When we go about writing a web page, often enough, we like using all sorts of characters in our text, like exclamation points (!), ampersands (&), and less than signs (<). Sooner or later, it becomes obvious that we need a way to put a character in our web pages without using the character itself. For example, the less than sign (<) is part of XML markup, so it cannot be used in the text itself, so to remedy this situation the entity reference
< is used. This expands to (<) when the page is viewed in a browser, so the desired effect is achieved.
The concept of XML entities was borrowed from SGML, and so their inner workings are very similar. Another borrowing from SGML is the
DOCTYPE declaration. While backwards-compatibility was an important objective for XML 1.0, it is a low priority now that XML processors are ubiquitous, and rarely depend on more general SGML processing. In fact, now that XML Schema has replaced almost every aspect of the Document Type Declaration (DTD), it is likely that the use of DTDs will diminish. Since XML Schema provides a richer environment for declaring elements and defining types, it seems painful to have to use DTDs. This naturally leads to the question of whether or not DTDs can be removed from the XML specification.
Suppose DTDs were removed from the XML specification (perhaps for XML 1.5). What else would have to be changed in order to maintain consistency? Surprisingly, only entities. Everything else can be equivalently (or better) declared in XML Schema, which also provides rich types that can increase validity constraints where DTDs would not. However, XML Schema does not provide a way to define entities. So if a new mechanism for entity definition is required, then it could be one of the following options:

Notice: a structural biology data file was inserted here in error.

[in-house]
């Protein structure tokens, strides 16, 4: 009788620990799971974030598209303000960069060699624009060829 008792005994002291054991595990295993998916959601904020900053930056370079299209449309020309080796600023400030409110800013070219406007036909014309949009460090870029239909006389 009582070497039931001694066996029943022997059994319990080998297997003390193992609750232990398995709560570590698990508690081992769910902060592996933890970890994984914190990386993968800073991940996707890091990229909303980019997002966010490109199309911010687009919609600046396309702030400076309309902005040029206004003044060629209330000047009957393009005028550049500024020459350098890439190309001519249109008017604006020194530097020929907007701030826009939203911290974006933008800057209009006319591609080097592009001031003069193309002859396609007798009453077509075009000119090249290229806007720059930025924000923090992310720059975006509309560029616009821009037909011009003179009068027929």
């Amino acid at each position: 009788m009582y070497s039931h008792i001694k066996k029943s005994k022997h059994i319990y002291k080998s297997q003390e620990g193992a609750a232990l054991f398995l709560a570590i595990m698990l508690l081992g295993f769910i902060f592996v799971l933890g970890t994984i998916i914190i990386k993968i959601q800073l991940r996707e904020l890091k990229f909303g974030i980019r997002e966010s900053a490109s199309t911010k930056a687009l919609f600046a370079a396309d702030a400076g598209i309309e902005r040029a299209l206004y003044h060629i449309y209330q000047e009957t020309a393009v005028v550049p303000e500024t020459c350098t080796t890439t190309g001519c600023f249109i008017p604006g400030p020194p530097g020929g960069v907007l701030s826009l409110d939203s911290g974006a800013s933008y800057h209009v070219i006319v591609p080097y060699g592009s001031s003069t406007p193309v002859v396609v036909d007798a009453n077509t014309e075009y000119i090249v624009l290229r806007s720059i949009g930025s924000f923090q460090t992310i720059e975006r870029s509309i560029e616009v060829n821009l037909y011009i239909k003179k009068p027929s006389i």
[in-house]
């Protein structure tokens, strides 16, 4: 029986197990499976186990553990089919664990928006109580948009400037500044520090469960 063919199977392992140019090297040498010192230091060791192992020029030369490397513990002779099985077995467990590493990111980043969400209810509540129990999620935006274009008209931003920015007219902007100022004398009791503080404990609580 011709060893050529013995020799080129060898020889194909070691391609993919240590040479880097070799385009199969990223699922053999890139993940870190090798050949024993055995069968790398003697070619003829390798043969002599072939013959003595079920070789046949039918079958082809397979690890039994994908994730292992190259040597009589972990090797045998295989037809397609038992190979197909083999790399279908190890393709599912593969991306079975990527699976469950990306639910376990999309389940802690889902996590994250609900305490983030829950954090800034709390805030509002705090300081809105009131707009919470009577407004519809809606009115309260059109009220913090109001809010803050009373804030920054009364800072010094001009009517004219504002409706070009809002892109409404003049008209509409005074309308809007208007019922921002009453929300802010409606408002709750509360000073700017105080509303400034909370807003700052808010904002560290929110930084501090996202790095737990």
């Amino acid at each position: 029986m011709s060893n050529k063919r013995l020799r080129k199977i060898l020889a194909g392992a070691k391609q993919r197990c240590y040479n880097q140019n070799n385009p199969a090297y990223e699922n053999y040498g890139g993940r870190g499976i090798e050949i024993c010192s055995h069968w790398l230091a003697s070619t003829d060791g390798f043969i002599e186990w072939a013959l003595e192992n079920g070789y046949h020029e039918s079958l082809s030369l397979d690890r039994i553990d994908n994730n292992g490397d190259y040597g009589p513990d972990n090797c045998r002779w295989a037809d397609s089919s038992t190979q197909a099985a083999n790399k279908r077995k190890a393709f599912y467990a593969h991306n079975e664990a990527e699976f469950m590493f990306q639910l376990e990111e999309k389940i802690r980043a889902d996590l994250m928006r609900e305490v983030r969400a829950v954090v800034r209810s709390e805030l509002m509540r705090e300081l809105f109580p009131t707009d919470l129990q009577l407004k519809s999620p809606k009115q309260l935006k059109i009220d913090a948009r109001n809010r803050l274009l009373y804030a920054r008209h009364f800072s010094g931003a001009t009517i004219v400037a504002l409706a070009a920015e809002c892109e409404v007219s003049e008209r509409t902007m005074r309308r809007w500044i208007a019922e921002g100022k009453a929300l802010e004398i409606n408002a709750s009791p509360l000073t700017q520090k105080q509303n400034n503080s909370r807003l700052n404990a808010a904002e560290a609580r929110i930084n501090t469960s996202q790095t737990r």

- Use a simplified
DOCTYPEdeclaration for compatibility.
- Create a new processing instruction to include entities.
- Let the user agent handle entities however it wants.
Of these options, the new processing instruction would be the most consistent with W3C's other specifications, such as Associating Style Sheets with XML documents. Also, it would be a chance to codify current best practice. XML allows entities to be defined internally (within the document) and externally (in another file). Most documents that use entities either depend on a standard list of entities (like HTML Entities) or directly include a file which has entity definitions. So while a hypothetical processing instruction
<?xml-entity copy "©"?> would do the job, it would go against everything. A hypothetical processing instruction
<?xml-entities href="htmllat1.ent"?> would be more in line with current usage. Since this would introduce a new language for this external file, there would have to be at least two parts to a specification of this idea:
href CDATA #REQUIRED
charset CDATA #IMPLIED
Another benefit of using a processing instruction instead of some other method is that you do not have to wait until a new XML processor is implemented. In the worst case scenario, you could pass the document through a tool that understands that processing instruction, and the rest can be handled by a normal XML processor. Thus, you can live in a DTD-free world without waiting for XML 1.5 ... you can have it your way, today.